You guessed what happened in the final race of the season two races later. A Grosjean early exit. This time he did not crash into anybody, phew! In tricky conditions he spun off and went straight into the barrier ending his race on lap 5.
He finished the season somehow in 8th position. Ahead of the talented Nico Rosberg who had less than half the amount of retirements Grosjean had. So how did Grosjean beat Rosberg without finishing 5 extra races than him. Well this is the before mentioned race pace and talent that the boy has. Imagine what he could achieve if he consistently finished races.
Lotus obviously saw this as a fact because they chose to keep him on for the 2013 season. They know he has the potential for greatness.
So welcome the 2013 season and welcome a new Romain Grosjean?
The first four races showed promise. Four finishes, four points finishes and even a podium thrown in there for good measure. The fifth race proved to be the first retirement of the season for Grosjean. But this time there was no dramatic crash. A suspension failure on lap 9 ending his race. But was this a bad omen?
The very next race in Monaco we got our answer. Romain crashed three times during the practice sessions and to great surprise he crashed in the race into Daniel Ricciardo ending both drivers races. The next race in Canada was a tough one for him, starting last on the grid he fought all the way up to 8th position but had to pit late on due to tyre wear and finished a respectable 13th considering the conditions. But then the British Grand Prix. The repeat offender repeats once again. First lap and Grosjean crashes into Webber’s car damaging the front wing. In an utterly remarkable race filled with incidents including tire explosions, Grosjean retired the car on the very last lap with severe front wing damage.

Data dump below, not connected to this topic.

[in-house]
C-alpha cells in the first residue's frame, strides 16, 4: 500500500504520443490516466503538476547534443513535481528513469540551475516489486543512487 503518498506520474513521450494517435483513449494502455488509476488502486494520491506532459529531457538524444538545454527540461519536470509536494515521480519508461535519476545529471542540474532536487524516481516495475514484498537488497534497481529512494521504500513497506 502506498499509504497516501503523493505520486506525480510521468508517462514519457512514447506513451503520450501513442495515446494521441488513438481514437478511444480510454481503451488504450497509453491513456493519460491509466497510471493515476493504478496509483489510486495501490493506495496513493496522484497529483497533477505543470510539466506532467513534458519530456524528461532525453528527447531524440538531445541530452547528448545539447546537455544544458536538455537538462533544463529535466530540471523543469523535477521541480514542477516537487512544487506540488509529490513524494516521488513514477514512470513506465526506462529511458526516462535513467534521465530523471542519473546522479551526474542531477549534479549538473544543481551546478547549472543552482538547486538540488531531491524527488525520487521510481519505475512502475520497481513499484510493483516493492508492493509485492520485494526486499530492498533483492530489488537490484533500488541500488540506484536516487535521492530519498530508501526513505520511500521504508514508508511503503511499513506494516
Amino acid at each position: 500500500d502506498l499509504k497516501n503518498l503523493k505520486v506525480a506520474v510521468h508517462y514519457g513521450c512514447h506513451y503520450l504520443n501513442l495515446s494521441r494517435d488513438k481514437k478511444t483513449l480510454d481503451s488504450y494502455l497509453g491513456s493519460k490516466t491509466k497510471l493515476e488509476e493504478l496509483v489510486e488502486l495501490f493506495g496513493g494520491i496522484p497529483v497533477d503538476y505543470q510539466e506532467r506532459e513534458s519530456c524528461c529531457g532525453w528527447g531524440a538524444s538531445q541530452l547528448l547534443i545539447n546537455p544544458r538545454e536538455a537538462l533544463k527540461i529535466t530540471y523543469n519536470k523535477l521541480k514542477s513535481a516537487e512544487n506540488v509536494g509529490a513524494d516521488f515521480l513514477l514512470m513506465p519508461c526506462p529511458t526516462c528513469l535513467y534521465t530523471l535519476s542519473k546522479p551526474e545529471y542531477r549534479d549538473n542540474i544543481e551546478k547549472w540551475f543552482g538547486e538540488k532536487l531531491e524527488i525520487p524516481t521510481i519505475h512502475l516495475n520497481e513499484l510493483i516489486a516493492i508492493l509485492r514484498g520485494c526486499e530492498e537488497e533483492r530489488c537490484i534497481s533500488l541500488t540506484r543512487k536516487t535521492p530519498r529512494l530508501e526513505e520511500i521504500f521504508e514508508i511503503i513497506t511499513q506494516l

The following races in Germany and Hungary have seen a return to better form for Grosjean, finishing 3rd and 6th. So which Romain Grosjean will turn up for the remainder of the season. The talented quick Lotus driver who is able to beat the best with a good car set-up. Or the inexperienced boy who doesn’t have sufficient awareness to avoid a crash.
Every F1 fan, for safety reasons and to be able to watch quality racing, will want the real Romain Grosjean to turn up. The man who can challenge anybody on his day. I believe he can be a World Champion one day, after years in F1 he will no longer be an inexperienced driver. He just needs to be extremely careful because the more retirements he has the less patience Lotus or any other team in F1 will give him. There are talented drivers waiting to steal a seat in F1 and in the heat of the moment on race day Grosjean needs to realize that a team will hire a consistent points finisher rather than a driver with exciting overtakes.
To conclude, is Romain Grosjean a changed man? Well, I don’t think so. You can’t click your fingers and suddenly gain years of experience in F1 racing but slowly and steadily (an option Grosjean should adopt) he will learn and his retirements and dramatic crashes will be a thing of the past. He is obviously a fantastic driver, his record speaks for itself. He doesn’t need to improve his race pace, so once he can eradicate this silly bit of nonsense then he can achieve a World Championship or maybe two, who knows what the future holds for the Frenchman.